Tag Archives: num:ScienceMuseum=1919-476

Britain’s greatest machines?

Did anyone catch ‘Britain’s Greatest Machines’ on Five last Thursday? Chris Barrie is presenting a series looking at the evolution of engineering in Britain, directed by science documentarist Martin Gorst.

Much of what was talked about in the first episode, covering the 1910s, is represented (as you might expect) in the Science Museum’s collections. Back then we’d just become a fledgling museum in our own right and we were hungry to collect the very latest machines and inventions.

In the show, you see a Morgan three-wheeled cycle-car. At our store in Wroughton we’ve got this rather lovely 1914 model…

Morgan cycle-car, 1914 (Science Museum / Science & Society)

Chris Barrie watched a replica of the Vickers ‘Vimy’ that crossed the Atlantic in 1919 with John Alcock and Arthur Whitten Brown. See the original in our Flight gallery…

Vickers 'Vimy', 1919 (Science Museum / Science & Society)

And in our Making the Modern World gallery you can see a First-World-War Vickers machine gun like the one in the programme, alongside a model of a British Mark IV tank from 1917.

British Mark IV tank, France, c.1918 (NMeM / Daily Herald Archive / Science & Society)

There are lots more than I can fit in here so why not watch the first episode on Demand Five here and then pop down to the Museum to see what you spot.

And if you want to find out more about the story of the Museum, we’ve just launched a new book, Science For The Nation: Perspectives on the History of the Science Museum. A remarkable institution – and an extraordinary century of machines.

Brooklands revived

I saw a splendid programme on BBC2 the other day. In his series, ‘Toy Stories’, James May is playing with old toys like Airfix and Meccano in an epic way. Last week, he revived the famous Brooklands motor racing circuit, opened in 1907 and closed in 1939.

Motor racing at Brooklands, 1927 (NMeM / Kodak Collection / Science & Society)

Motor racing at Brooklands, 1927 (NMeM / Kodak Collection / Science & Society)

Malcolm Campbell (see my previous posts) was a regular racer at Brooklands:

Malcolm Campbell racing at Brooklands (NMeM / Daily Herald Archive / Science & Society)

Malcolm Campbell racing at Brooklands (NMeM / Daily Herald Archive / Science & Society)

It wasn’t just cars. Britain’s aviation industry arguably started here with the pioneering work of A. V. Roe and others. Roe’s company went on to make Avro aircraft elsewhere, including the famous ‘Vulcan’ bomber…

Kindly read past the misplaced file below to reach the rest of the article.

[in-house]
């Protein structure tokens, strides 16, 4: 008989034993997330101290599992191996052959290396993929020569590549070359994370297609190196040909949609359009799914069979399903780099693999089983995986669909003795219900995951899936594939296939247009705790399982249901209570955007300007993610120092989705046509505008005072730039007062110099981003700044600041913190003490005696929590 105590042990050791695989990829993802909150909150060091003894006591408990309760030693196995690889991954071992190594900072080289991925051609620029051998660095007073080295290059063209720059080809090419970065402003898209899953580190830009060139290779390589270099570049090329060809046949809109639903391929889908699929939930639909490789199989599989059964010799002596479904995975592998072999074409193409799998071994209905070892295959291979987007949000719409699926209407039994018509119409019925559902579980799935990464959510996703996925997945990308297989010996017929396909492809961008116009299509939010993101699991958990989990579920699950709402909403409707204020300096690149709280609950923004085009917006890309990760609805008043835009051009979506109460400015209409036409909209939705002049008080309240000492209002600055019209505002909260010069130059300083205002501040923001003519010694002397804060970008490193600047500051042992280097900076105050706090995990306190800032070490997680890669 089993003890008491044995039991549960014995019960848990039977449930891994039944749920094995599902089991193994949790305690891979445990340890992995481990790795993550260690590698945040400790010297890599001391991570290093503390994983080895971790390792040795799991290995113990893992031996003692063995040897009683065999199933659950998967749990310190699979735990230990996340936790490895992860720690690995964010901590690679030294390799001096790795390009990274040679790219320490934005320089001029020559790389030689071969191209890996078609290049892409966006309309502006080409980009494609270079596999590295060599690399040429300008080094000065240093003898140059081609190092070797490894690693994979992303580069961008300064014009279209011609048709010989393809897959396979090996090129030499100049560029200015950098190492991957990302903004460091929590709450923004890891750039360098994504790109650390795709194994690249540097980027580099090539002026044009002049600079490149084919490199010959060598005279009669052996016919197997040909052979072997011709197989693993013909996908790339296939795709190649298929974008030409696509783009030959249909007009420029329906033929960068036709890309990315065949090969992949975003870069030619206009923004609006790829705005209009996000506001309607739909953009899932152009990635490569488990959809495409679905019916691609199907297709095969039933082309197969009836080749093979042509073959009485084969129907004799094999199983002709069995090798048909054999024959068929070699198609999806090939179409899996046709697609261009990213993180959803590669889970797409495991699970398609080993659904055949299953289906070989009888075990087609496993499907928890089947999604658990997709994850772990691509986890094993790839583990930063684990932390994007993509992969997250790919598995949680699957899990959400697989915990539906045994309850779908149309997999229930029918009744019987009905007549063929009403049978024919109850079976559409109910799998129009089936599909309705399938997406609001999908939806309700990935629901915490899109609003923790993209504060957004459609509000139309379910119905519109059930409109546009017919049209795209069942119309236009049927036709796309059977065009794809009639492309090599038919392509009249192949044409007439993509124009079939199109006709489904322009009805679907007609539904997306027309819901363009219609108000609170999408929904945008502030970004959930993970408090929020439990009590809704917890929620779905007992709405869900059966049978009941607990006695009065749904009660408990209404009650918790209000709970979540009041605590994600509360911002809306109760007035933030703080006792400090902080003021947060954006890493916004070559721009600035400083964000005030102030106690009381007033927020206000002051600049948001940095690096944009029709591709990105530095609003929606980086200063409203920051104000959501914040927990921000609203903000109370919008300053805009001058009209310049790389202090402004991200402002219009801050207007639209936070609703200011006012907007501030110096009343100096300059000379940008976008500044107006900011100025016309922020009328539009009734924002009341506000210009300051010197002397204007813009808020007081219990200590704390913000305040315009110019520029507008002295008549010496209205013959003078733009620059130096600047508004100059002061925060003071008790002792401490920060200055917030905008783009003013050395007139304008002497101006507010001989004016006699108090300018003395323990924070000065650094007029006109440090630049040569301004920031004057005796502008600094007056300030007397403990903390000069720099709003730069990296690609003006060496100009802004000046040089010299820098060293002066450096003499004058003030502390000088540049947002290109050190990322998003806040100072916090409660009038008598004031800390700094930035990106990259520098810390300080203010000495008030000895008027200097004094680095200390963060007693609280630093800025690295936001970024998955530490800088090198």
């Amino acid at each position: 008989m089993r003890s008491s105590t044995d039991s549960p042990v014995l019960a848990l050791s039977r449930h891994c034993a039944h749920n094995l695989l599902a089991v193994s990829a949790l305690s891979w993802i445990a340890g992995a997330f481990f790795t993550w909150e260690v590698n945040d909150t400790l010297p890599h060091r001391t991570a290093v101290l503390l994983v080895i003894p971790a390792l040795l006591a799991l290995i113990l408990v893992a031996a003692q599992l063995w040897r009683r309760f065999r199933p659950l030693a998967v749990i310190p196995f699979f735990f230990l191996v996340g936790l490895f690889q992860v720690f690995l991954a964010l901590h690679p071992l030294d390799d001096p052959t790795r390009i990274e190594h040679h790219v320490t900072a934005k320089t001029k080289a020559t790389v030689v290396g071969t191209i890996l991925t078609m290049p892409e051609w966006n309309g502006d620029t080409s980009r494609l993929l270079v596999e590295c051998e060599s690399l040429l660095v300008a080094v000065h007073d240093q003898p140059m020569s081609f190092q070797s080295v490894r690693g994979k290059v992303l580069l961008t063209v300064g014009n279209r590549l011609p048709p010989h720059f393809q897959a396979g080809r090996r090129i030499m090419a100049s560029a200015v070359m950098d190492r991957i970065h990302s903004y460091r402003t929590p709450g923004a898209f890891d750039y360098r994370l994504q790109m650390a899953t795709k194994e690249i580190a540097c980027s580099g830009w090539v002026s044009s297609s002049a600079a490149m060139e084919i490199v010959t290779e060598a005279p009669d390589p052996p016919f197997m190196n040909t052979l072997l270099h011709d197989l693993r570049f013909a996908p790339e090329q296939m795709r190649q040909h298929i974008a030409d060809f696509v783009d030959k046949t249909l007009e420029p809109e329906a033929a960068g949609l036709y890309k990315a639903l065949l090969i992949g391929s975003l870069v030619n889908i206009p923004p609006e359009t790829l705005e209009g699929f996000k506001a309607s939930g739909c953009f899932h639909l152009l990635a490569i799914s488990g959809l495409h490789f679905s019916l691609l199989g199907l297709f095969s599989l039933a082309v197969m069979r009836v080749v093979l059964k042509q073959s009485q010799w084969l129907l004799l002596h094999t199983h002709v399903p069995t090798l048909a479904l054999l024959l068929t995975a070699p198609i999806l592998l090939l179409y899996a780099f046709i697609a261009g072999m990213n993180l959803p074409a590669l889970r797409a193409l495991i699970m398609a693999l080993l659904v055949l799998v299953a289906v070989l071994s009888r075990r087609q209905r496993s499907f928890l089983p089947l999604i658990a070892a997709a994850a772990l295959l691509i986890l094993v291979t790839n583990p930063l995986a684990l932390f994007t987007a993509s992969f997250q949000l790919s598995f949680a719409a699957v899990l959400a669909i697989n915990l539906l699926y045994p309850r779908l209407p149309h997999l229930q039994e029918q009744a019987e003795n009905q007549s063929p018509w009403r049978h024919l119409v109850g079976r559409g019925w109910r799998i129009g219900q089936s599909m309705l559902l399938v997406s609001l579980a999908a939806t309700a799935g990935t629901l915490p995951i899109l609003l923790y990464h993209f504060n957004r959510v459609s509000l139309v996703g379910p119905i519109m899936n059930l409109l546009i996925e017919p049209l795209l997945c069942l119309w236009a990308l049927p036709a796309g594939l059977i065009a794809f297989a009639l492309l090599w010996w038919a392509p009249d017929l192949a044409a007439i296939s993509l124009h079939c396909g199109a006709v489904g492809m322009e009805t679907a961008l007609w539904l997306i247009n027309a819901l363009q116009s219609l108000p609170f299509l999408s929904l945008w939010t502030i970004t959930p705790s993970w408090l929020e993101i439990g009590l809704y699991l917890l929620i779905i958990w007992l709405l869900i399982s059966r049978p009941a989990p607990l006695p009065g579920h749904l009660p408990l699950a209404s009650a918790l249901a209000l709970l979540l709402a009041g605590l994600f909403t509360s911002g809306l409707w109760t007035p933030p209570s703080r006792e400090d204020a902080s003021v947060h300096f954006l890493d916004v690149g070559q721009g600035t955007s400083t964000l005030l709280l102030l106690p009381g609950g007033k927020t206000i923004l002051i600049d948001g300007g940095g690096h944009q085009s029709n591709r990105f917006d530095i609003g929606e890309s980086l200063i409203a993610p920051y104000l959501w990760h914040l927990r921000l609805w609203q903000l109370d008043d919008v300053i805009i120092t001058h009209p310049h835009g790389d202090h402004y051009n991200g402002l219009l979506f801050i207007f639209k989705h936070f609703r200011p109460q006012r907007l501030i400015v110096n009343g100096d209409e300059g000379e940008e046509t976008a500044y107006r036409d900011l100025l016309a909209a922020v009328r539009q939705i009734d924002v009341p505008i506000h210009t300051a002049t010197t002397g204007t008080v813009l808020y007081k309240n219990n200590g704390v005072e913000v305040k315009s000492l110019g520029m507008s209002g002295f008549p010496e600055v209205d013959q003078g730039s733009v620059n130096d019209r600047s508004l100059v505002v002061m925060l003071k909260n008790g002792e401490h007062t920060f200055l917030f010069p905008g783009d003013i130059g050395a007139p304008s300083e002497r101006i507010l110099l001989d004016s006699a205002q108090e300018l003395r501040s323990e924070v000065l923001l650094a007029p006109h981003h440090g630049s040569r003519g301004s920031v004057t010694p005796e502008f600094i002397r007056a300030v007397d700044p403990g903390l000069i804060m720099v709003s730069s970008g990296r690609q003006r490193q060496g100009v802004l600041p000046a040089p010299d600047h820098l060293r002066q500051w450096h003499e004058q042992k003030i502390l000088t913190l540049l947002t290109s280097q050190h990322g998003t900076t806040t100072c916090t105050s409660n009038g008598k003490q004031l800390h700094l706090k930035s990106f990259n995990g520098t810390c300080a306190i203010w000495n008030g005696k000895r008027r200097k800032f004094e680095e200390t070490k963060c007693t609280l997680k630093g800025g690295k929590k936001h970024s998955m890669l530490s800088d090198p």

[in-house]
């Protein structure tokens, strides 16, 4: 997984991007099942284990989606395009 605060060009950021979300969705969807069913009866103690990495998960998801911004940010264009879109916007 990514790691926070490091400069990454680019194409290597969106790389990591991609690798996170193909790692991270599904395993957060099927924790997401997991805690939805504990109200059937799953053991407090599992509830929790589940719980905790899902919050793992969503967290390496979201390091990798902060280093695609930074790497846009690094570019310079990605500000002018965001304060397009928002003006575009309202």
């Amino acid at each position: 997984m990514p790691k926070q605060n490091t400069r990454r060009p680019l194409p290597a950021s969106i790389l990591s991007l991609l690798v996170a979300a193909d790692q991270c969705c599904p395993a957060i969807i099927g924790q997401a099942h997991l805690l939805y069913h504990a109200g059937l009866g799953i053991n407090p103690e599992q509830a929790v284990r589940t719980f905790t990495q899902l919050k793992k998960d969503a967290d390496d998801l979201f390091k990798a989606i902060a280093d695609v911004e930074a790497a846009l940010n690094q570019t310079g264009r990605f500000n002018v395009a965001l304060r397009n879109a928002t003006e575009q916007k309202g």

Avro Vulcan radar test model, 1950s (Science Museum / Science & Society)

Avro Vulcan radar test model, 1950s (Science Museum / Science & Society)

…and our Vickers ‘Vimy’, used by Alcock and Brown in their first flight across the Atlantic, was built at Brooklands:

Vickers Vimy at Brooklands, 1919 (Science Museum / Science & Society)

Vickers 'Vimy' at Brooklands, 1919 (Science Museum / Science & Society)

After the war, the site became a huge aircraft factory for Vickers and then British Aerospace (lots of Concorde was made here), and the old racing circuit was carved up, chopped off, built on and generally made into a non-circuit. Explore it on Google Maps.

How did May revive such a relic? With the aid of hundreds of  helpers, he laid three miles of Scalextric track round the route of the old circuit (flying over fences and factories, diving under roads and ditches, floating across ponds and cutting across housing estates) and, once built, pitted two tiny cars against each other in a nail-biting race to the finish. Top stuff!

You can watch it on BBC iPlayer here, and you can find out more at the excellent Brooklands museum website.

Amelia Earhart on time wastage

Last time I was recalling Louis Blériot’s historic crossing of the Channel a century ago. That got me thinking about other memorable sea crossings.

Ninety years ago, John Alcock and Arthur Whitten Brown were the first people to cross the Atlantic by air, non-stop. Their Vickers ‘Vimy’ craft, pictured here, is on show in our Flight gallery:

Alcock & Brown's Vickers 'Vimy' aeroplane, 1919

The first solo crossing was by Charles Lindbergh eight years later.

Then there was a flight of the Friendship in June 1928 which carried Amelia Earhart, who thereby became the first woman to cross the Atlantic by air (she made the first female solo crossing four years later).

I picked up Earhart’s autobiographical account of her crossing. She was an accomplished aviator, and in her sparkling account she speaks eloquently of the state of flying in America in the 1920s – and the role of women in flight.

It’s a great read, and one passage made me think about the choices we make today about transport, time and distance.

She wrote, “Nothing, perhaps, is more appealing than the sense of quick accomplishment – of getting somewhere, sooner. Aviation means an approach to the elimination of time wastage, and seems to point the way to further increase in the world’s leisure”.

Time and motion. The shrinking of the world. This was the period of the Efficiency Movement, waging war on waste. But now, perhaps, it’s time to rethink some of Earhart’s ideas. Sometimes, slow is good, and doesn’t mean wasted time.

Could we fly less by taking trains and ships more? I’ll return to this theme in future.

For Amelia Earhart, time ran out in July 1937 in a Lockheed Electra airliner, as she attempted to circumnavigate the world. The plane went missing over the Pacific Ocean and neither it nor Earhart have been seen since. You can see an Electra up close in the Science Museum’s ‘Making the Modern World’ gallery. Here it is at our Wroughton (Wiltshire) site before it went on display in London:

Lockheed Electra 10A aircraft at Science Museum Wroughton